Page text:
Jordan Ferney writes the blog Oh Happy Day about parties, crafts and all things pretty. She usually lives in San Francisco with her husband and two sons, although they’re lucky enough to all be spending this year in Paris! Here, she talks about how she balances it all…


1. What’s your work schedule?
Now that we’re living in Paris, my schedule is much different than when I was in the U.S. My husband and I share childcare duties pretty equally. In Paris, we work from 5pm to midnight (American hours) so we have the whole day to hang out with our kids. We sightsee, sit at cafes, go to the park and visit museums. Our boys go to bed around 7:30pm, so the last few hours after dinner they watch a movie or play with toys to wind down before we put them to bed. This is the best schedule we’ve ever had.

In the U.S., I was the primary caretaker. Our schedule was this:
9am-1pm Babysitter arrived, took kids to the park, did a little preschool session, and fed them lunch while I worked.
1-6pm I take care of the kids. We go to parks, museums, etc., and I would do household errands.
6pm-midnight My husband Paul put the kids down while I got back to work.

2. How do you handle childcare?
Being in France has been so interesting. The French support system for mothers is amazing. France has state sponsored daycare and preschool, and they are really good. We just started our oldest son in preschool this spring. His teacher is excellent, and it is very organized. He only goes for three hours a day but he loves it. If your child is younger than 3, then placement in daycare depends on if both parents work and income, and then there is a sliding scale fee. My friend is a stay-at-home mom in Paris and takes her toddler two mornings a week so she can get errands done. It’s a huge burden taken of a mother’s shoulders if she has affordable options for childcare.

Another awesome detail is in Paris they have a large section on the bus for strollers. So you can get on and off the bus without ever closing your stroller. In fact its encouraged! So different from the glares you get in the U.S. for getting on the bus with a stroller. I wish the women’s movement would jump on this issue, it’s so important for moms not to feel trapped at home.

3. Where do you work during the day?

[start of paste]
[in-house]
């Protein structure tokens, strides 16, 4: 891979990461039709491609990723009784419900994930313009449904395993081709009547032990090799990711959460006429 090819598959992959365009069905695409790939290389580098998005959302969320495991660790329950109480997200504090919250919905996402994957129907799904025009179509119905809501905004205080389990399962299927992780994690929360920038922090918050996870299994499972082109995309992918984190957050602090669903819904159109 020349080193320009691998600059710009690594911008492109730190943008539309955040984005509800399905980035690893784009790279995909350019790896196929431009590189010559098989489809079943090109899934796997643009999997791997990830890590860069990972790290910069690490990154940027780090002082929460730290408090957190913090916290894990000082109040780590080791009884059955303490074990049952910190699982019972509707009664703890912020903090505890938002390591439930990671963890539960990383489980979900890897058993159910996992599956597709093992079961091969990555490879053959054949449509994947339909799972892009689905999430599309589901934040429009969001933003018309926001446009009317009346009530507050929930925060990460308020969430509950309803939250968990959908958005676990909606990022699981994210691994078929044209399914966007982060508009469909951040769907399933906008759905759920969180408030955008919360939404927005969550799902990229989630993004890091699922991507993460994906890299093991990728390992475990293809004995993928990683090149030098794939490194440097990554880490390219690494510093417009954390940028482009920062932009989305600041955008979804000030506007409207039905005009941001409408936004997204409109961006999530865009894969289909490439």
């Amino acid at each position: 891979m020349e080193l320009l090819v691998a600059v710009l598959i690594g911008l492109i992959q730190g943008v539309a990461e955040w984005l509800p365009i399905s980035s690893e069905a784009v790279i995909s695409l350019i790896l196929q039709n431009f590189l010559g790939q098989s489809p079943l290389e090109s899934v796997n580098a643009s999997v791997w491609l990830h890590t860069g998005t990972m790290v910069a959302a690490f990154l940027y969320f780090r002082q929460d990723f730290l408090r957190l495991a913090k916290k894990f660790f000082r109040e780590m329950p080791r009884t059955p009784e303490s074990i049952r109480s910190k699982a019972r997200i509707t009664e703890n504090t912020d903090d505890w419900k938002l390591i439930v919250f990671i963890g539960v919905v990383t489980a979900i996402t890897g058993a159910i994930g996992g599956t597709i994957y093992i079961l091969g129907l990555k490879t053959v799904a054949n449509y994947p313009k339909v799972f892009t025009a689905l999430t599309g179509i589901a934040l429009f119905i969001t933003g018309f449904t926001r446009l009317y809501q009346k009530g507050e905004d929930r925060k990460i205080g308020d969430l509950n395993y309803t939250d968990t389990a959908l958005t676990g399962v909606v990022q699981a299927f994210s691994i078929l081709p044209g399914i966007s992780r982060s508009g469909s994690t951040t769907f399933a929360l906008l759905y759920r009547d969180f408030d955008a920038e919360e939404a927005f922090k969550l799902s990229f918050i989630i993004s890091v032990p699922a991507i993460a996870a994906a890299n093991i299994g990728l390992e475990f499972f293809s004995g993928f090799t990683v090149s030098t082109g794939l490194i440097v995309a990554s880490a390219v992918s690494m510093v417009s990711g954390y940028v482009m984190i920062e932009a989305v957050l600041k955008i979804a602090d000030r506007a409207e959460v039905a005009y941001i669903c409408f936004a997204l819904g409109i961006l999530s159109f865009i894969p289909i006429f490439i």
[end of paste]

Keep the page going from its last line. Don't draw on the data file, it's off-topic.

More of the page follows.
Right now we work in our home. We have a desk set up in our bedroom. When I really need to buckle down and reach a deadline I just close the door. I prefer working in my home so I can pop out and play with my boys during breaks.

4. What do you find best about your current set-up?
Spending the day with my family is a huge luxury. I doubt we’ll ever have a situation like this again so we are trying to enjoy it. Since everyone in the US is asleep while we are out I don’t even feel a need to check the internet or twitter because nothing is going on.

5. What do you find tricky about your current set-up? What would you change if you had a magic wand?
Our biggest struggle is always setting boundaries. When you work for yourself the success of your business is directly related to how hard you work. We could work forever and still not be done. Setting limits and sticking to the schedule is really important to keep everything running smoothly.

6. What advice would you give to other moms about the juggle?
The main thing I’ve learned is that you can’t have it all. What I mean by that is you are always sacrificing something with any decision you make. For example I have friends that buy really rad clothes for their kids. They are always dressed adorably. My kids have clothes that fit them and that are kind of cute but nothing that compares. That is something that I would enjoy and I wish I had more time to do. But when I choose to have a job I sacrifice some of that.

I think the secret is to try to reevaluate the situation often to make sure everyone’s needs are being met. We are constantly tweaking things about our schedule to make sure everyone (including the parents) are healthy and happy.

7. Do you think the juggle is harder for women than for men?
Yes! My husband is very involved in childcare but if he leaves for work he doesn’t think about home or worry. I swear he is hardwired differently than I am.

Thanks, Jordan!